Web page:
My great-uncle Walter Scott worked for the Guardian as a foreign affairs subeditor from 1916 to his retirement in 1963 aged 88 (The changing art of the subeditor: ‘You had to read the type upside down’, 2 August). He was due to retire in 1939, just as war broke out, and younger men in the office enlisted.
A small team under the leadership of EA Montague vowed to continue printing and distributing the paper throughout the war, even if the country came under enemy occupation. On 9 July 1940, Walter received a memo saying that in the event of an invasion of Britain, he would be notified by a secret code. The message would read: “Private and confidential, not for publication – sortie 03.30 hours.” If he received this, Walter was instructed to immediately notify all war correspondents around the world, as their lives would be endangered.
A particular friend of Walter’s was James Bone (London editor of the Manchester Guardian, 1912-45). He frequently invited Walter for weekends at his country cottage, Abbots Holt, in Tilford, Surrey. At his retirement dinner, Bone made a speech paying tribute to the people he worked with and said “… and the great Walter, who has carried so much of the London end on his shoulders. He has borne with me so patiently for so long and I fear I have not benefited as I should from his kindly admonitions.” The last note from James to Walter, dated 6 September 1959, asks: “[Do you] “like the Guardian’s new name? It’s the penalty that Manchester had to pay the world!”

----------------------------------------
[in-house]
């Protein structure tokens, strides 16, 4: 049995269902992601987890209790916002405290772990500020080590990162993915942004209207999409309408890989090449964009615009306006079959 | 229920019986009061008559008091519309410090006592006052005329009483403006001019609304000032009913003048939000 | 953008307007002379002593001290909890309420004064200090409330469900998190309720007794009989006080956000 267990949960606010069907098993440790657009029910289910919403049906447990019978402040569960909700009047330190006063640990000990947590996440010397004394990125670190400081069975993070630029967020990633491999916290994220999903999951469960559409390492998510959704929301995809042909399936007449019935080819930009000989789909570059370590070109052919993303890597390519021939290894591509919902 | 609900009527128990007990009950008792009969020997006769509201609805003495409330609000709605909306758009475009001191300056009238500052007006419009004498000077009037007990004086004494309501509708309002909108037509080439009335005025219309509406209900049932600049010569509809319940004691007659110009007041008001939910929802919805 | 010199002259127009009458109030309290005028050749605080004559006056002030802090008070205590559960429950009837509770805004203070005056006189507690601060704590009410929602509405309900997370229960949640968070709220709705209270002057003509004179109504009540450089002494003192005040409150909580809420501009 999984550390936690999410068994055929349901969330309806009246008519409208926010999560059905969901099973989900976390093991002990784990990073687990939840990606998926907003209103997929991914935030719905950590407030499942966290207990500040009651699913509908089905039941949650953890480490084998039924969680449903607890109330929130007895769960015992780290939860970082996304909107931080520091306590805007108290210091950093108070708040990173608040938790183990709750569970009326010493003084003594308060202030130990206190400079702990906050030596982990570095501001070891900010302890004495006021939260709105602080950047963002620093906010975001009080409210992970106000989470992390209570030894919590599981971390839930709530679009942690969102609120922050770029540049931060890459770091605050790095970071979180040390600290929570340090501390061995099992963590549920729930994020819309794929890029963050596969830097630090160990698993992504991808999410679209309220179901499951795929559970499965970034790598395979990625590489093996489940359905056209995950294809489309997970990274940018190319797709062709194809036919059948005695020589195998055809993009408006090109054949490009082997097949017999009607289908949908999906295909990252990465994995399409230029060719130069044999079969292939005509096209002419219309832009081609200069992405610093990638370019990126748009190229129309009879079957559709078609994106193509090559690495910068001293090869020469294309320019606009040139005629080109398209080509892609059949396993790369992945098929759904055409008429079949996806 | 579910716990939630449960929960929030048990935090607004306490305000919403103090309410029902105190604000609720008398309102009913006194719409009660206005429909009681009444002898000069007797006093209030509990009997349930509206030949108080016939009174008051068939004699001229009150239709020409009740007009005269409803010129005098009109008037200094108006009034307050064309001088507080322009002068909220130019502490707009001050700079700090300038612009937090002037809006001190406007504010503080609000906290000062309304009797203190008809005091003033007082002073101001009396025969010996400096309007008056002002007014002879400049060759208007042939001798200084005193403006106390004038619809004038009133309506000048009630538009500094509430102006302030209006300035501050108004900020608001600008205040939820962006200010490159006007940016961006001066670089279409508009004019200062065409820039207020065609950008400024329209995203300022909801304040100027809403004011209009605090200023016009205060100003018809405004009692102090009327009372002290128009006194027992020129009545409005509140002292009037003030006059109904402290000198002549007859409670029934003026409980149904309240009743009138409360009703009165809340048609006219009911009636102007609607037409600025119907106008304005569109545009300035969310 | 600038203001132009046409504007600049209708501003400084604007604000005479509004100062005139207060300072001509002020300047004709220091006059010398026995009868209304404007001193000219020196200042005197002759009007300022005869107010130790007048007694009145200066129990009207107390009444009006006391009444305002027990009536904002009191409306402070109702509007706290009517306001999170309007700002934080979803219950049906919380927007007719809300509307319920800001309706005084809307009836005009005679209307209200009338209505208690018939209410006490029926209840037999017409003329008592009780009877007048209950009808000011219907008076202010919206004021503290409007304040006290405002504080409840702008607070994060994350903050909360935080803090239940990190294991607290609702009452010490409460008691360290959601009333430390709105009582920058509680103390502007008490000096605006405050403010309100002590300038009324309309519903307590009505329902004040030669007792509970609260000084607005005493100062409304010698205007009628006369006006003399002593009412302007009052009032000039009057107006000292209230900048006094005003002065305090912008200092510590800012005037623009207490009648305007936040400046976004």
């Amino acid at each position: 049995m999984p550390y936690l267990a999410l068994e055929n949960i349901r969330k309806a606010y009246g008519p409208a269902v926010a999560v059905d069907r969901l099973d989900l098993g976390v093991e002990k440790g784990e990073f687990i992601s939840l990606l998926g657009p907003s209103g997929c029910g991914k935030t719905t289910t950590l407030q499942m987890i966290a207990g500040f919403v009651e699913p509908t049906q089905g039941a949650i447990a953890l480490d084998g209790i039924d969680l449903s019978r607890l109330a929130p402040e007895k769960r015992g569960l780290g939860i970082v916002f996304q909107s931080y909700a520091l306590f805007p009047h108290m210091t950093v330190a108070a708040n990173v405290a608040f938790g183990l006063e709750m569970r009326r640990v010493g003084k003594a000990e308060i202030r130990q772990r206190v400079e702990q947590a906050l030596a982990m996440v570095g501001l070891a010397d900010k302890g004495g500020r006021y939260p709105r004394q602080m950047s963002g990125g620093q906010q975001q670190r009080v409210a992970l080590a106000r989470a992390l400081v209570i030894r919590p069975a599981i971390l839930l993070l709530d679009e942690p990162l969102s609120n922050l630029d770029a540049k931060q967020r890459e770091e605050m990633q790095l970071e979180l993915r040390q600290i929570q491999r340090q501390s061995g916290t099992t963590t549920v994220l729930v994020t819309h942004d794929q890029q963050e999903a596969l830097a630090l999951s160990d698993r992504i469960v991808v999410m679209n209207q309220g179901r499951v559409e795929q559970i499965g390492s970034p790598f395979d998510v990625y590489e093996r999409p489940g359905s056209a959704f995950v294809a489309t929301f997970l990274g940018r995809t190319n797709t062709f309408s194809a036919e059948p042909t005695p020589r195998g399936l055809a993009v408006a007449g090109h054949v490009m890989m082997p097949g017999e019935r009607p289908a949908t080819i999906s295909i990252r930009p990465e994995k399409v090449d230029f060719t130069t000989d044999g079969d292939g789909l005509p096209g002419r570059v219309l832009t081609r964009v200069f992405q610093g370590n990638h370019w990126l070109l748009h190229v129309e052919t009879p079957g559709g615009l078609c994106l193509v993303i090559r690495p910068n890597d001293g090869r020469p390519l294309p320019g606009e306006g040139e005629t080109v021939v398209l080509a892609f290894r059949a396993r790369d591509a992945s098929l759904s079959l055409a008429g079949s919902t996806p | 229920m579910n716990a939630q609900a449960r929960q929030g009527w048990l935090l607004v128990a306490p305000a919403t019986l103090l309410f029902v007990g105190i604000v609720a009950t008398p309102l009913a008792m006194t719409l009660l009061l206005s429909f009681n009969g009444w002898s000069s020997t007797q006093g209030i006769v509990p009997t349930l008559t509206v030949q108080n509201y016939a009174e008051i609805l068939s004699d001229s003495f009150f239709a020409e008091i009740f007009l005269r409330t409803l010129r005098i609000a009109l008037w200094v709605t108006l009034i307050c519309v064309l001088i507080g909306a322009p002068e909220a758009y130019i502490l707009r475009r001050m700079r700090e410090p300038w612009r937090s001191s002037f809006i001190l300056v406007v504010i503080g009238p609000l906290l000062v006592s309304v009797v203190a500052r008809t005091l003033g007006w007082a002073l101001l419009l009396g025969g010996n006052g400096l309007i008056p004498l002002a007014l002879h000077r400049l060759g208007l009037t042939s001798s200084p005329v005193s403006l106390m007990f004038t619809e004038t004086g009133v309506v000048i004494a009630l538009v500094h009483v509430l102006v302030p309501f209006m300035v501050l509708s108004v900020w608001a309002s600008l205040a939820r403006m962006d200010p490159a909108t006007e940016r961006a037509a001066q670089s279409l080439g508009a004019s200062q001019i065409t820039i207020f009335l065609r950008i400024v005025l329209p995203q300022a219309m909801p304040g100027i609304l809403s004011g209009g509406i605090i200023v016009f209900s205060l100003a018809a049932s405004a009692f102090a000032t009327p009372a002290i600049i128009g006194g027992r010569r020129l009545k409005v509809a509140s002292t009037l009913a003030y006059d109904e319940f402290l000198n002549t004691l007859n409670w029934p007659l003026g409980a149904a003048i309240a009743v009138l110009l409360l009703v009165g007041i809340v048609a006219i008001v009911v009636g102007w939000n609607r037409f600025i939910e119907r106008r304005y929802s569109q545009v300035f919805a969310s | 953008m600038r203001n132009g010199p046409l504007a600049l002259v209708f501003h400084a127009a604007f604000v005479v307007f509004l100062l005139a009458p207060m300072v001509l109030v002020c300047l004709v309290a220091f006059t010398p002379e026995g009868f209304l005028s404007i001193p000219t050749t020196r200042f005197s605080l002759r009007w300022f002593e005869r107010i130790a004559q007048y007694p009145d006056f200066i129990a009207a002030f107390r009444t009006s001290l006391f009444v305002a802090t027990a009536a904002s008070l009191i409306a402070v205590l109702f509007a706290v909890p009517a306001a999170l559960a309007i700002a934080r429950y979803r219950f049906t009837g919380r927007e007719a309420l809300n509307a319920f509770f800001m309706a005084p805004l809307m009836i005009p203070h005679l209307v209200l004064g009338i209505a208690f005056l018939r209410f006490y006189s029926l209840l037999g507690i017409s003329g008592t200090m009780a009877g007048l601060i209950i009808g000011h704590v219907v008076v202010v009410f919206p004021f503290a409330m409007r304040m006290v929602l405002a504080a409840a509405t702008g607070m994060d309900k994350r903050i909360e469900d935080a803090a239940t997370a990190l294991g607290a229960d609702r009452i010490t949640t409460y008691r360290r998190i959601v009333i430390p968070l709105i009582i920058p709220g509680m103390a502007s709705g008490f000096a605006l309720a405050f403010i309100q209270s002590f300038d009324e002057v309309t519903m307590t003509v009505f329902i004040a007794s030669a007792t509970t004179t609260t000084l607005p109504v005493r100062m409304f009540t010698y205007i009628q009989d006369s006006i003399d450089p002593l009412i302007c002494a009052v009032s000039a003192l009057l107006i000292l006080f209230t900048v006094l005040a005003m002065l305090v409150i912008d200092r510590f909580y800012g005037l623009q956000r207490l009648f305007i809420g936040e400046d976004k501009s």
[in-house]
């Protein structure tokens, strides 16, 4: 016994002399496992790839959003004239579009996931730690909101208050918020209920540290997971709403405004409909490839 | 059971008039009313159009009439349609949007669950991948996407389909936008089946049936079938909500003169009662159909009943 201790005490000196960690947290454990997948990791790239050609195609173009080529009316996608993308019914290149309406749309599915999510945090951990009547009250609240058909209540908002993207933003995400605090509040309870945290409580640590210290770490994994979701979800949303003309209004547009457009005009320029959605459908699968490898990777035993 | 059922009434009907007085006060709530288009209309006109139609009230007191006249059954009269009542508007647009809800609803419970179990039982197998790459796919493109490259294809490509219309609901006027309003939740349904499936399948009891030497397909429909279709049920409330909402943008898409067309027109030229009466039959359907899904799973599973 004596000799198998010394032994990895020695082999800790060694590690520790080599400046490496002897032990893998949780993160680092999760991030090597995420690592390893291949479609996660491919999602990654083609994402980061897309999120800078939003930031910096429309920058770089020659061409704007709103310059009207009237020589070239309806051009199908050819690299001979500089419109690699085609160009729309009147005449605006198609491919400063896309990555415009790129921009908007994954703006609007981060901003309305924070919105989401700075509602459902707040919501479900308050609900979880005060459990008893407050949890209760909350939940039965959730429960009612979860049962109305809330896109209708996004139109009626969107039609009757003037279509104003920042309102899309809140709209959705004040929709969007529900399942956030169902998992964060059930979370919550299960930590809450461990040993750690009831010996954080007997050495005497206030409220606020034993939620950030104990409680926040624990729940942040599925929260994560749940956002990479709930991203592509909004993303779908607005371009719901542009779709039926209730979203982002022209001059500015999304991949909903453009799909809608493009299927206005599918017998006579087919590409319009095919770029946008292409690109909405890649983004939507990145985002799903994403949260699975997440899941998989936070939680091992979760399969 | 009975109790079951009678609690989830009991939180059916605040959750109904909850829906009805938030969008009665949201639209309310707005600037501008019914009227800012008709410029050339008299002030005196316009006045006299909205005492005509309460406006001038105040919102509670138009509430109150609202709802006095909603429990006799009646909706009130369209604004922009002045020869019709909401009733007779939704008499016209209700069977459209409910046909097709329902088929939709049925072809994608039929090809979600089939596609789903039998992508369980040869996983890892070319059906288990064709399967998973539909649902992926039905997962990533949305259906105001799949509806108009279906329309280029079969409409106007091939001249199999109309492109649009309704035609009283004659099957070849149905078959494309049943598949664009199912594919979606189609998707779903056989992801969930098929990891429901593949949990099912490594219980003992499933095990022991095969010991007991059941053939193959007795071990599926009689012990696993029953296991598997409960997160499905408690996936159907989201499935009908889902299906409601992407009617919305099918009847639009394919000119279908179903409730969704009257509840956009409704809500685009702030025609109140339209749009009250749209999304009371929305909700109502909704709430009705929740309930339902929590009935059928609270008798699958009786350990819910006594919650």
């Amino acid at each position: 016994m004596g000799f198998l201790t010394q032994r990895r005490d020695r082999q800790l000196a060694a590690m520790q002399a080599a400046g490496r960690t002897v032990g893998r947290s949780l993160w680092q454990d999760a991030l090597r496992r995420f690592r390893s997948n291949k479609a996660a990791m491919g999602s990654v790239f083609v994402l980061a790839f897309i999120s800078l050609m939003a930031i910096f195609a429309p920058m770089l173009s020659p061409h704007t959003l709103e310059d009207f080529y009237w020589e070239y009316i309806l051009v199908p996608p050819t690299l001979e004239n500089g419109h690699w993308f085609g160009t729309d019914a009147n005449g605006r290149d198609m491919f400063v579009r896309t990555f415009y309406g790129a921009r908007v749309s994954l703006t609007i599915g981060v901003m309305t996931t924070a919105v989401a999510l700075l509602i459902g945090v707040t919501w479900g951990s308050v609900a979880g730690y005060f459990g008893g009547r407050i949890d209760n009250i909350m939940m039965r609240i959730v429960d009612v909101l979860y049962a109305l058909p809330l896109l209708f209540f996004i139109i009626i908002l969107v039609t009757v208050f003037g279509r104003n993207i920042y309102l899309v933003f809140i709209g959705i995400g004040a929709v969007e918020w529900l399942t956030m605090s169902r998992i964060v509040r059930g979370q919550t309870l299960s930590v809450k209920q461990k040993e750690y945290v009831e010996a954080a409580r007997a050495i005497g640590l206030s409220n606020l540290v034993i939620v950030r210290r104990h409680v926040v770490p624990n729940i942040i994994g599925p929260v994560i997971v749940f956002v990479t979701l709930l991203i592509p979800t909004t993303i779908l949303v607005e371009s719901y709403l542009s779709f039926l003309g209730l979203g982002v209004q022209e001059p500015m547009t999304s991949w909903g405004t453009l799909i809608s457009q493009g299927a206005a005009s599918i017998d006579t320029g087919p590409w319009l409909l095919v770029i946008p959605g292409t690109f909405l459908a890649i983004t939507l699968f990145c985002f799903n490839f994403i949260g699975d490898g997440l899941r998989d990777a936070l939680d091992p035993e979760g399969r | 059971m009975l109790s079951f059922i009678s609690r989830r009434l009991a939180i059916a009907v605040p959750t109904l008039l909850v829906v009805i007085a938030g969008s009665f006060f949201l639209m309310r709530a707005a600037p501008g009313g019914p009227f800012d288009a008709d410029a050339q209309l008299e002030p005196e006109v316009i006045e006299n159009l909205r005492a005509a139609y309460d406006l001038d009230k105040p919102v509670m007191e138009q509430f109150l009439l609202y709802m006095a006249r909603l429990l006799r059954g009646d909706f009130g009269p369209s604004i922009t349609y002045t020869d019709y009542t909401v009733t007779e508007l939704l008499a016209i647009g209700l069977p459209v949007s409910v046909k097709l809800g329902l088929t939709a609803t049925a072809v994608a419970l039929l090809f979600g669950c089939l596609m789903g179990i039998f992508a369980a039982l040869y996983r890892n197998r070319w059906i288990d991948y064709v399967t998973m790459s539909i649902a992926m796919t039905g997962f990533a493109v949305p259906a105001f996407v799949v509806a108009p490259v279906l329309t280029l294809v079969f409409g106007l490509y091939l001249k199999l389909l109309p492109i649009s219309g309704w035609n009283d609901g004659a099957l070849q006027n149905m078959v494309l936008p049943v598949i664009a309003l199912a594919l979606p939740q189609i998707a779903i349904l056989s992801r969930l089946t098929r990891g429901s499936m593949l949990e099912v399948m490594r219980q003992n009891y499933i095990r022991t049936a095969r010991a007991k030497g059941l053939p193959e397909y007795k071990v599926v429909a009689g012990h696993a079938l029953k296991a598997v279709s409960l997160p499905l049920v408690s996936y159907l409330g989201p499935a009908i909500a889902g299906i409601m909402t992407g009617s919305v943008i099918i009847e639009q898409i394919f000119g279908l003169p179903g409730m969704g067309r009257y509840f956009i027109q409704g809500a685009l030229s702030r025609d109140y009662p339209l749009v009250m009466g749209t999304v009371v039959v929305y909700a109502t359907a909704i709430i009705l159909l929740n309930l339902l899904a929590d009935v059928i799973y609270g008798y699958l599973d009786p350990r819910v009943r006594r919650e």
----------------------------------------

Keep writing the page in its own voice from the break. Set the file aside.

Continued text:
Walter’s services were needed as he was the go-to person for knowledge of foreign affairs. The management were concerned for his wellbeing and sent the following note: “KAS [the office manager] says that he is quite content so long as we tell Walter Scott in writing that he has complete freedom to stay away in bad weather or whenever he feels slightly below par.”
Walter’s command and memory of foreign affairs meant he was consulted long into his retirement; he was their Wikipedia.